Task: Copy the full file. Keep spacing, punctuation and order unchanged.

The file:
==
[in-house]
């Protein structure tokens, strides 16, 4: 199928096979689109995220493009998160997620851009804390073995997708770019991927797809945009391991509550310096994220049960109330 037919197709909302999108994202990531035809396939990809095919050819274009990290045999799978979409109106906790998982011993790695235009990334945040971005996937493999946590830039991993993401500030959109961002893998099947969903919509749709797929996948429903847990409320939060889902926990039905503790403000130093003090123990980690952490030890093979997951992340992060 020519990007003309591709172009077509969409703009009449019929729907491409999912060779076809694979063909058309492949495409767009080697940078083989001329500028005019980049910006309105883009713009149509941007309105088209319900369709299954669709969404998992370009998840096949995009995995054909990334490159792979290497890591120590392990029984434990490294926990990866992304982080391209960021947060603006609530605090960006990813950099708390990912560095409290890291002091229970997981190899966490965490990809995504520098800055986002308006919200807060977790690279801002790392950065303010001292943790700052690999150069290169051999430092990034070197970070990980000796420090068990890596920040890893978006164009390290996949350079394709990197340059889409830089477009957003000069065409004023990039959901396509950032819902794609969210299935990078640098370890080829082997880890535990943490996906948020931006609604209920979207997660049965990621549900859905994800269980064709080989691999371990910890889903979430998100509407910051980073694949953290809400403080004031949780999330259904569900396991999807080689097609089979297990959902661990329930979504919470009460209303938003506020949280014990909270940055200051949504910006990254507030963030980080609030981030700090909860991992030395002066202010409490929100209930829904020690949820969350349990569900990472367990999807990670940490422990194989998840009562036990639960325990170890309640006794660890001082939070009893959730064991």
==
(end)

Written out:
[in-house]
């Protein structure tokens, strides 16, 4: 199928096979689109995220493009998160997620851009804390073995997708770019991927797809945009391991509550310096994220049960109330 037919197709909302999108994202990531035809396939990809095919050819274009990290045999799978979409109106906790998982011993790695235009990334945040971005996937493999946590830039991993993401500030959109961002893998099947969903919509749709797929996948429903847990409320939060889902926990039905503790403000130093003090123990980690952490030890093979997951992340992060 020519990007003309591709172009077509969409703009009449019929729907491409999912060779076809694979063909058309492949495409767009080697940078083989001329500028005019980049910006309105883009713009149509941007309105088209319900369709299954669709969404998992370009998840096949995009995995054909990334490159792979290497890591120590392990029984434990490294926990990866992304982080391209960021947060603006609530605090960006990813950099708390990912560095409290890291002091229970997981190899966490965490990809995504520098800055986002308006919200807060977790690279801002790392950065303010001292943790700052690999150069290169051999430092990034070197970070990980000796420090068990890596920040890893978006164009390290996949350079394709990197340059889409830089477009957003000069065409004023990039959901396509950032819902794609969210299935990078640098370890080829082997880890535990943490996906948020931006609604209920979207997660049965990621549900859905994800269980064709080989691999371990910890889903979430998100509407910051980073694949953290809400403080004031949780999330259904569900396991999807080689097609089979297990959902661990329930979504919470009460209303938003506020949280014990909270940055200051949504910006990254507030963030980080609030981030700090909860991992030395002066202010409490929100209930829904020690949820969350349990569900990472367990999807990670940490422990194989998840009562036990639960325990170890309640006794660890001082939070009893959730064991």